THE BLOG

Easter Brides and Christmas Widows

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My husband and I, on our wedding day, holding a photo of my late parents.

"The heart/never fits/the journey./Always/one ends/first." -- Jack Gilbert (1925--2012)

For Beth, Erna, Anita, Martha, Jan, Sue, Emily & Grace

My mother, at 19, was an Easter Bride. At 52, she became a Christmas Widow.

On Pearl Harbor Day, 1972, at the age of 57, my father died in an ICU unit several floors above the Emergency Room where I was working prior to enrolling at the Medical University of South Carolina.

After losing her spouse of 33 years, the admitted love of her life, my mother would always be a Christmas Widow.

For her, a heretofore joyous holiday became, first and foremost, a time of remembering and mourning.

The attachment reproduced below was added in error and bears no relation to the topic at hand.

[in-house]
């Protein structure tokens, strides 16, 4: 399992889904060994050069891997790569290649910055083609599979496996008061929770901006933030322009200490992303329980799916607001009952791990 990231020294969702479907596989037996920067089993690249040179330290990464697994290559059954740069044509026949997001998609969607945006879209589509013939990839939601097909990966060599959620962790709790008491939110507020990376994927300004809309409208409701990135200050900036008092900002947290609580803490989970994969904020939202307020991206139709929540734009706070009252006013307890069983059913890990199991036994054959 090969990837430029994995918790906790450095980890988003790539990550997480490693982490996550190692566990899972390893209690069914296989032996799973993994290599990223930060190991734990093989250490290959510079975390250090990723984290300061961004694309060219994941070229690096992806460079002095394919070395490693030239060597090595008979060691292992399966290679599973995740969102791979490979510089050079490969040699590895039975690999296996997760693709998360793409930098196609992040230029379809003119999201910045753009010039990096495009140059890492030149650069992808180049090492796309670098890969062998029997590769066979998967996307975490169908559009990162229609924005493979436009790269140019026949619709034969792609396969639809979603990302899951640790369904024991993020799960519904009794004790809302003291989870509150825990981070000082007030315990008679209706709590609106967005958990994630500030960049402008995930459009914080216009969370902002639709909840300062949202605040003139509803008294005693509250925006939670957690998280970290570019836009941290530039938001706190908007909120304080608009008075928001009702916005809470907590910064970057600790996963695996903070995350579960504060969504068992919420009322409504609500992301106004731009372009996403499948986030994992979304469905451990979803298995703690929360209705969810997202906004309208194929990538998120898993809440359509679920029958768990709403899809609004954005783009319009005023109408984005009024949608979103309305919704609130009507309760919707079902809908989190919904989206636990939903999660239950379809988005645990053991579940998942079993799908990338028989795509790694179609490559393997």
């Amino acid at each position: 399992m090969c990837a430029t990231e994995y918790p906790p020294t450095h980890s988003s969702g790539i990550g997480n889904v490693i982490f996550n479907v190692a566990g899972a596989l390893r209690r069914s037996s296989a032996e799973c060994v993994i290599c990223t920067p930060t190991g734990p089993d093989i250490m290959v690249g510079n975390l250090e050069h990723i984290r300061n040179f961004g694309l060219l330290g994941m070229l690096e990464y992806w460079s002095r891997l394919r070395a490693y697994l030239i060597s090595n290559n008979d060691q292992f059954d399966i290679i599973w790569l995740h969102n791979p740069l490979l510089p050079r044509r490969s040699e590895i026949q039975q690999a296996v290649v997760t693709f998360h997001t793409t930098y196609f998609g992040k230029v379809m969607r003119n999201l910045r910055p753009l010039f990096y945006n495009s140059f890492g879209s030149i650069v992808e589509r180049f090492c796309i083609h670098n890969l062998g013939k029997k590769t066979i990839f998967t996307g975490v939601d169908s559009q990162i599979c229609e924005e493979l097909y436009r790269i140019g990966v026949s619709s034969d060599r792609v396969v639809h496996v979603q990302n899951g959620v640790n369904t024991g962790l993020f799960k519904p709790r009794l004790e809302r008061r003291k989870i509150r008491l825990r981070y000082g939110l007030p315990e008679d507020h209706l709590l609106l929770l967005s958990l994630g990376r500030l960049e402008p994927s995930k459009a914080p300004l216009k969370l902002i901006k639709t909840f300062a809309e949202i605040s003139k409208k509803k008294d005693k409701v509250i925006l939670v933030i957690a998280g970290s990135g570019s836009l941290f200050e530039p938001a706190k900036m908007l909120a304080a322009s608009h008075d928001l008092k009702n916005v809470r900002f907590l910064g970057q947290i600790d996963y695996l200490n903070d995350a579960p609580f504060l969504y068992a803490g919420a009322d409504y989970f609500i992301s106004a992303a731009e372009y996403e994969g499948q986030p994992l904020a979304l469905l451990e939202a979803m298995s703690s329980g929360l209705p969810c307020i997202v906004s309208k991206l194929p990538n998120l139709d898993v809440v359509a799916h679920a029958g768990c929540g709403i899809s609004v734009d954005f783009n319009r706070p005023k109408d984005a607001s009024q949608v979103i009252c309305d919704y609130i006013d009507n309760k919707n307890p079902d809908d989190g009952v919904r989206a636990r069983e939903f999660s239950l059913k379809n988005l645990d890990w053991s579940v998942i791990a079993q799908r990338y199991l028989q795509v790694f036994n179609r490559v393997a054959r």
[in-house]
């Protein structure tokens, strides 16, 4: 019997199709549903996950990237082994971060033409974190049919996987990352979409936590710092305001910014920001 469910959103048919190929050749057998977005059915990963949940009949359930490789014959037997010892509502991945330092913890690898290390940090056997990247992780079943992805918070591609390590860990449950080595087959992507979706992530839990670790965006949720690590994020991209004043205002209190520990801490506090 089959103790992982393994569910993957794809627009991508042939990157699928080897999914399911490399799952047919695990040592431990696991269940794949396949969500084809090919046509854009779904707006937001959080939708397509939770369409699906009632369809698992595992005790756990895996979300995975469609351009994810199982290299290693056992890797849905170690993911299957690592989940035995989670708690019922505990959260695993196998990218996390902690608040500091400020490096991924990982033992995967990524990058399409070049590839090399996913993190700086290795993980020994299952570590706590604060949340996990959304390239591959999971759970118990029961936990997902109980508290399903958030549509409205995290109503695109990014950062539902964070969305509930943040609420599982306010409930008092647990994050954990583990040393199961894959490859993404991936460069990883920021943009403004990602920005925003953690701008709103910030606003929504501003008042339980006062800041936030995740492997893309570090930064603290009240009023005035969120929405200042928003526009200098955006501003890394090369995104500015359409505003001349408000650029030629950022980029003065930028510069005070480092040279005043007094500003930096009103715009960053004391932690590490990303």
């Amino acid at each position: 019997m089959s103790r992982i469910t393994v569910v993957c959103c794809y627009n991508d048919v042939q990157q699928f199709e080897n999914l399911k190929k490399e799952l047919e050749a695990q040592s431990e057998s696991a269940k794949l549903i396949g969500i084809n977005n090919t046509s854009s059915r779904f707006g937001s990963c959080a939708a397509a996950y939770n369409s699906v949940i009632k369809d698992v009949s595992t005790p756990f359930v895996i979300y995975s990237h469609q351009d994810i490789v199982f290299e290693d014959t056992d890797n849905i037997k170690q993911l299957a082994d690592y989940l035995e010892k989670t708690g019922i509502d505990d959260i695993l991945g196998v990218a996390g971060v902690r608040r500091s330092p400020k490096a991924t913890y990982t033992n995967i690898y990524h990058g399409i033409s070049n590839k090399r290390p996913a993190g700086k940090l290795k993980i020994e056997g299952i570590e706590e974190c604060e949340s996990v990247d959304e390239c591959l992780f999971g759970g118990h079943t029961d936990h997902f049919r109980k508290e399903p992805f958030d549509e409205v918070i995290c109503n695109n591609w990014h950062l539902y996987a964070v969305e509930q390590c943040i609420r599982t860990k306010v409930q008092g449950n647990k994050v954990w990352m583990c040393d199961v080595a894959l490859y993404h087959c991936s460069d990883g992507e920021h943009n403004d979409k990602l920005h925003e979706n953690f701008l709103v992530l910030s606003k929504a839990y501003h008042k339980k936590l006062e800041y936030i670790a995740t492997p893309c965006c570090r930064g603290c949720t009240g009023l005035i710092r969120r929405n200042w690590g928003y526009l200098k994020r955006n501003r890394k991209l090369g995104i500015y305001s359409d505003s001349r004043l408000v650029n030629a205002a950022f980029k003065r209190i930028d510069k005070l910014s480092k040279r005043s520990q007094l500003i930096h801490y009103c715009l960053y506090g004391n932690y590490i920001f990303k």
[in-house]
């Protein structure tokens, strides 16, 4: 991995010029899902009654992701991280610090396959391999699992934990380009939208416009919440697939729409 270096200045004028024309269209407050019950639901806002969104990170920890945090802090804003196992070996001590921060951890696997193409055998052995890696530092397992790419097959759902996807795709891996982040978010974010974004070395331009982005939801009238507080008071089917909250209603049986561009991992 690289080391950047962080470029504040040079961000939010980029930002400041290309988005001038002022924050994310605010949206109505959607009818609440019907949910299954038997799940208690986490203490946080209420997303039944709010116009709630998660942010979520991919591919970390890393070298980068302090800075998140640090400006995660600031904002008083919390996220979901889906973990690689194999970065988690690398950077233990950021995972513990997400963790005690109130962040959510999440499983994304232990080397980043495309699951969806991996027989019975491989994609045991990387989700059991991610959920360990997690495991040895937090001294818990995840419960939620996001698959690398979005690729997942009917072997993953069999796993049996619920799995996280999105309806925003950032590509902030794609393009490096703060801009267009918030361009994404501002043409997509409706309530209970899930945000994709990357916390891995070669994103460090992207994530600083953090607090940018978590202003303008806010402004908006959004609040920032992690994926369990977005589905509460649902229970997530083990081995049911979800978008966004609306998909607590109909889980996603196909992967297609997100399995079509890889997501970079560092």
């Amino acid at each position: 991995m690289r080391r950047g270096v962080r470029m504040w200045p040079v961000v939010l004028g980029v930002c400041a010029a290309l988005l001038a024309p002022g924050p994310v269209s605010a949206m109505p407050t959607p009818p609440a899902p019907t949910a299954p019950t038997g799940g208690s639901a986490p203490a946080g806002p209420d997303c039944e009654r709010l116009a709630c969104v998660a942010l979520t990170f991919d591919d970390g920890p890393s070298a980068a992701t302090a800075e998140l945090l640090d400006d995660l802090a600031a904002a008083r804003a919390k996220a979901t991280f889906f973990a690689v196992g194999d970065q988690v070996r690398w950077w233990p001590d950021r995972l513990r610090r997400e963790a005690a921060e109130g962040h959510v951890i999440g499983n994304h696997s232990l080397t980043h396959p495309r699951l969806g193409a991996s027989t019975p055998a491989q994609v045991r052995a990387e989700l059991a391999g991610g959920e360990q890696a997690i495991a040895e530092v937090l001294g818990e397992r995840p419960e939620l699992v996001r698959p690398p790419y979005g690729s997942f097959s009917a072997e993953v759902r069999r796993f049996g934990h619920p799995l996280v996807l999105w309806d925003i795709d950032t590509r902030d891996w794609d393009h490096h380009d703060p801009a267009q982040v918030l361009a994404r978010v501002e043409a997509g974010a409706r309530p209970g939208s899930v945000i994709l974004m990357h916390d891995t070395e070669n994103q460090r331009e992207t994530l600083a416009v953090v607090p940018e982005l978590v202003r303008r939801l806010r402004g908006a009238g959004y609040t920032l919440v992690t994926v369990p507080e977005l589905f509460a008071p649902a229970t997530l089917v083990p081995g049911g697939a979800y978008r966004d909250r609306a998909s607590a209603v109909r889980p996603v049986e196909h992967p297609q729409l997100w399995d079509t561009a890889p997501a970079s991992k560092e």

The term "Christmas Widow" (which I have invented, of course) has nothing to do with any specific religious feast, though the holidays associated with "rebirth in winter" comprise some of the most hopeful we have ever imagined as human beings. "Love in winter," as it were. Roses in the snow.

On the other hand, the Easter holidays, death and dismemberment festivals which seem to commemorate the ploughed-under harvest, the hero who dies far too young, and the grieving mother--those holidays we consign to another part of the calendar.

Perhaps Christ, or Osiris, is easier to bury, even if temporarily, in the springtime, when Nature makes fecund promises of regeneration above and beyond the grave.

But Christmas, despite the child in the manger, occurs in the dead of winter, its festive, pagan trappings not quite up to dispelling the chill... and the vast expectations of "comfort and joy" that, after childhood -- even a happy childhood -- must always be dashed.